The Toronto store doesn’t offer a single item—not one single item—in petite sizes. The store’s website doesn’t, either. When I emailed the store to ask about their petite sized offerings, a representative told me that (1) Saks does offer petites in some of their stores, (2) I wouldn’t be able to find petite sizes on their website (no kidding!), and (3) if I wanted to find petite clothing, I would need to contact individual stores in the U.S. Apparently, Saks abandoned its petite department in 2006 for reasons that remain unclear to this very day. When their petite-sized customers complained, the store brought back its petite department, but it seems to have disappeared again. In the meantime, they’ve expanded their plus-sized clothing department and now offer pieces by such high end labels as Eileen Fisher and Lafayette 148. Come to think of it, Lafayette 148 also makes glorious clothing in petite sizes, but you can’t buy it at Saks, or (apparently) anywhere else in Toronto, even though there are probably a lot of petite-sized Toronto women who could afford it.

Toronto’s fashion media might be in love with Saks, but I refuse to shop there, not even if I suddenly become rich, not even when their clothing goes on sale, not ever. Because I, the customer, shouldn’t have to do the work of contacting individual stores to find something, anything in my size. Obviously, the people running Saks don’t value people with bodies my size, so why on earth should I give them my hard-earned money?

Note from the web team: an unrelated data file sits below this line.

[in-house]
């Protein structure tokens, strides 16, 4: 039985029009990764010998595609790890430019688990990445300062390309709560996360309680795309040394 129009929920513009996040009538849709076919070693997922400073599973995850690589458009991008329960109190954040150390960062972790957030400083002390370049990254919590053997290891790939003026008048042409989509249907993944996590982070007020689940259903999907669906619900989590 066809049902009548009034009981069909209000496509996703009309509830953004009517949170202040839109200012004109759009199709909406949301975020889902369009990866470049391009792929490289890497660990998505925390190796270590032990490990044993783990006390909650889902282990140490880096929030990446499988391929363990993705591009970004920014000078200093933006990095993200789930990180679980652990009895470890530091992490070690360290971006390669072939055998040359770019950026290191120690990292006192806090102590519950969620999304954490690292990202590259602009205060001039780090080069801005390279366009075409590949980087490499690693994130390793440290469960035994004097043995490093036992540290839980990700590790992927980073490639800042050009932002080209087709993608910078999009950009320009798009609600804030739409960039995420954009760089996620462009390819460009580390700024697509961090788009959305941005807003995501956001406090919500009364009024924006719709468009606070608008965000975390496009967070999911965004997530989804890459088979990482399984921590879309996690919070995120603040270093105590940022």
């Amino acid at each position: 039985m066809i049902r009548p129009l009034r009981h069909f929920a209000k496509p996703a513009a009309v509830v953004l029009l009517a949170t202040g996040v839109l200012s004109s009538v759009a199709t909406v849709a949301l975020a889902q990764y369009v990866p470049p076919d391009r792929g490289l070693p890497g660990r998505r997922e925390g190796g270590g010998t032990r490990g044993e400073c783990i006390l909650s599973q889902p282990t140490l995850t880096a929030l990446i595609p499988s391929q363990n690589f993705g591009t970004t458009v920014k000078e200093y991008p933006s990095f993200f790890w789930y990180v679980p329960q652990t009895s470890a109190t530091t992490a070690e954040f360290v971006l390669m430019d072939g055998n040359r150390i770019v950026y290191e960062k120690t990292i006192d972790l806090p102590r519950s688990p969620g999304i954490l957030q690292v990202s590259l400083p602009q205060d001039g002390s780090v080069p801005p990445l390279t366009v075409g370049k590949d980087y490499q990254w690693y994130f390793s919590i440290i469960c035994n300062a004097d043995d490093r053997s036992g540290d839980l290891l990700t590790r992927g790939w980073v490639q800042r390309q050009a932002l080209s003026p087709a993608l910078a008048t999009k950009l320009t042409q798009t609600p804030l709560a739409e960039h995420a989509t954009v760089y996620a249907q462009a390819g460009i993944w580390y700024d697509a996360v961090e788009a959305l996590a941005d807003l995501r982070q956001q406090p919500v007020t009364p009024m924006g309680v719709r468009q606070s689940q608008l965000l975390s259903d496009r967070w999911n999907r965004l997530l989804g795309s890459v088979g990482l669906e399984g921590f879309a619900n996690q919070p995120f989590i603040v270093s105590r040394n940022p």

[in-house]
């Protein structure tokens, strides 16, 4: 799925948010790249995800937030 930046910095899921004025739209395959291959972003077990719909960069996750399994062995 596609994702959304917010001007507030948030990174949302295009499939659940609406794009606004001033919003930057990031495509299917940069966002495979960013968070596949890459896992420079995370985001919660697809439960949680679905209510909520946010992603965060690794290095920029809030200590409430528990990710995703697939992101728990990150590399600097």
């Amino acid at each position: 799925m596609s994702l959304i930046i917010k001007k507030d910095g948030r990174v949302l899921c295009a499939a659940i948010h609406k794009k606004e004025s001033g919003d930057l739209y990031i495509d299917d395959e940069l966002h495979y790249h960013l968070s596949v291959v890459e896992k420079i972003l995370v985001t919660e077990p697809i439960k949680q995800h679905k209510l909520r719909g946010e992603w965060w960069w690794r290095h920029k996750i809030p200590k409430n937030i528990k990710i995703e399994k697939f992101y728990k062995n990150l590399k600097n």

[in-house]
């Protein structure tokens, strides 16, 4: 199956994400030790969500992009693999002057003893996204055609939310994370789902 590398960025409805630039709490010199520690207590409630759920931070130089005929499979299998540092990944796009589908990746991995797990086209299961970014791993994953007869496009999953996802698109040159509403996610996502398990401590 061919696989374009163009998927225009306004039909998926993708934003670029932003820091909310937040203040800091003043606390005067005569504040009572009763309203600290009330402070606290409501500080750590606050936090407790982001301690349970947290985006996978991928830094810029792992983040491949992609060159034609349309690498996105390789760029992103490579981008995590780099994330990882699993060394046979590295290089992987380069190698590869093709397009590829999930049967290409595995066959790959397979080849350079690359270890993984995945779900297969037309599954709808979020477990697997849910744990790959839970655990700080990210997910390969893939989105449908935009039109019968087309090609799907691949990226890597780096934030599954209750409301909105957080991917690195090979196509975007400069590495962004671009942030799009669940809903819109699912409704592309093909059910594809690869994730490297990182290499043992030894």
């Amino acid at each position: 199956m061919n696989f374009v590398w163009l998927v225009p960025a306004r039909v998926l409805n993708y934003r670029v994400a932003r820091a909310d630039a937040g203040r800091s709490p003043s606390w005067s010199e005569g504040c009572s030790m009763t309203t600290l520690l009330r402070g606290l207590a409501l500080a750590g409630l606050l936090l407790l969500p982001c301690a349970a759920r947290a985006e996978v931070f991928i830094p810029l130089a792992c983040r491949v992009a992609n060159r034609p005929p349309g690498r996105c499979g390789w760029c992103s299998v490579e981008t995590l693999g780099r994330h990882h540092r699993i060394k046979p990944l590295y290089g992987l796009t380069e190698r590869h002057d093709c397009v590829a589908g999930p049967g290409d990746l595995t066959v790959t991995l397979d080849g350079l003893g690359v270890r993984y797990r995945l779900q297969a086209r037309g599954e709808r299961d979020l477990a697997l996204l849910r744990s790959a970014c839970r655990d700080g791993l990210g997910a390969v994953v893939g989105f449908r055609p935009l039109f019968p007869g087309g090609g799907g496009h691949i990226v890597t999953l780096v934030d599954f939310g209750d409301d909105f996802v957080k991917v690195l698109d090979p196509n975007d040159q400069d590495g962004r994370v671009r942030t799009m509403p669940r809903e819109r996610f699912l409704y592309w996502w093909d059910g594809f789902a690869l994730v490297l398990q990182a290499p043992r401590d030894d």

Several months later, in September 2016, Nordstrom opened in the Eaton Centre; once again, the local media greeted the new store with fawning coverage. In the U.S., Nordstrom is known for its reasonable selection of designer petite clothing, but when I visited the Eaton Centre store in September 2018, I discovered that it offers NO designer petites; in fact, the store’s only petite offerings were a few pieces by Halogen. A clerk in the store reassured me that I could still purchase designer petites online from Nordstrom . . . as long as I was willing to pay a lot of extra money for shipping and duties! No thanks! Petite women—like other shoppers—need to be able to try on clothing in the store, and they shouldn’t have to bear the extra cost of having clothing shipped from the U.S.

Petite-sized women who live in Toronto should have the option of purchasing quality clothing (including designer clothing) in their size range. Their counterparts in the U.S. already have that option. They should also be able to find petite-sized clothing in Nordstrom’s stores. The Eaton Centre Nordstrom made the mistake of combining misses and petite-sized clothing into one department; shoppers weren’t aware that the store carried petites because they couldn’t see them. Petite shoppers should have had their own department within the store.